Malaysia moves to open up legal market receive a muted response from UK firms

Magic circle firms will not extend their Asian network into Malaysia despite moves to open up the legal market to international firms.

Until now the Malaysian legal market has been closed to international law firms. Now the Malaysian government is planning to allow international firms to launch in the region to practise purely Islamic finance.

Despite the opportunity to establish a Malaysian base, Allen & Overy (A&O) and Clifford Chance sources say the magic circle firms are unlikely to apply for a licence.

An A&O partner said: “This has been discussed for a long time now. It’s largely being led by the Malaysian central bank. It’s very ­difficult for any firm to make a business case to launch with just one very specific practice area. It doesn’t ­really make sense.”

In 2007 The Lawyer reported that the Malaysian central bank, Bank Negara Malaysia, was preparing draft legislation to amend Malaysia’s Legal Profession Act to permit entry for ­foreign law firms.

A magic circle partner said: “In terms of bond issuance there haven’t been a high number of sukuks issued in Malaysia in recent years. You can’t expect an international firm to launch for just one practice that’s not particularly vibrant at the moment.”

In 2002 A&O advised the government of Malaysia on the first internationally marketed sukuk. More recently the firm advised Malayan Banking Berhad on its $300m (£198.7m) sukuk in 2007.

As well as the magic ­circle, Norton Rose has ­historically been involved in the Malaysian Islamic finance market.

The firm acted for British Petroleum on its Islamic working capital facility for a Malaysian petrochemicals subsidiary.

Norton Rose chairman Stephen Parish said: “We welcome the opening up of Asian legal markets and will always consider options to launch. However, I think that launching a pure ­Islamic finance practice would be a difficult thing to do. You need to have the opportunity to provide full-service capabilities for it to be a worthwhile venture.”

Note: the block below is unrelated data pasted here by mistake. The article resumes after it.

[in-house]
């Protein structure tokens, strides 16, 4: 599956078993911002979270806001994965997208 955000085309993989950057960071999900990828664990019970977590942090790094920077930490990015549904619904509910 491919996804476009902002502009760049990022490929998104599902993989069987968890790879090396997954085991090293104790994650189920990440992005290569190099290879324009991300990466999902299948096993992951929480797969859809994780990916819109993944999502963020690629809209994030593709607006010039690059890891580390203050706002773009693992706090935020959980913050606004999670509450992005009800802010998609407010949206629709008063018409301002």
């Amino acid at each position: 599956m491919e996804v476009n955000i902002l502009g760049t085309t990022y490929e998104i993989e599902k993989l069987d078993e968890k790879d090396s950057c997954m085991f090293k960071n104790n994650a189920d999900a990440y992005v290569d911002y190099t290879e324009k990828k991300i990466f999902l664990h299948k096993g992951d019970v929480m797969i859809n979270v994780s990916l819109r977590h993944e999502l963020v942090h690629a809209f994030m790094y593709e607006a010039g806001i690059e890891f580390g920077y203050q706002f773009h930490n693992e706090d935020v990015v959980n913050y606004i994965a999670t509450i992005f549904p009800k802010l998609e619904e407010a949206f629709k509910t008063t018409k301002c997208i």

The initiative, being led by the central bank of Malaysia, has been met with criticism by the Malaysian Bar Council. The council is understood to see deregulation as detrimental to the local legal market and as a hinderance to the growth of Malaysian firms.

A magic circle partner said: “It could potentially be a bit of a flop. Local firms aren’t impressed and ­international firms don’t want to take the chance ­during such strained economic conditions. I can’t see many firms being genuinely interested.”

UK lawyers say they still view the Middle East as the main centre for Islamic finance, viewing an on-the-ground presence in Kuala Lumpur as unnecessary for maintaining a credible Islamic finance practice.

And with financial ­institution clients working mainly from financial ­centres such as Hong Kong, international firms see even less value in launching an Islamic finance-focused office in Kuala Lumpur.

A UK partner said: “If you have Middle Eastern offices you probably don’t need to worry too much about Malaysia. International opportunities are always welcomed but this isn’t as exciting as it may first appear.”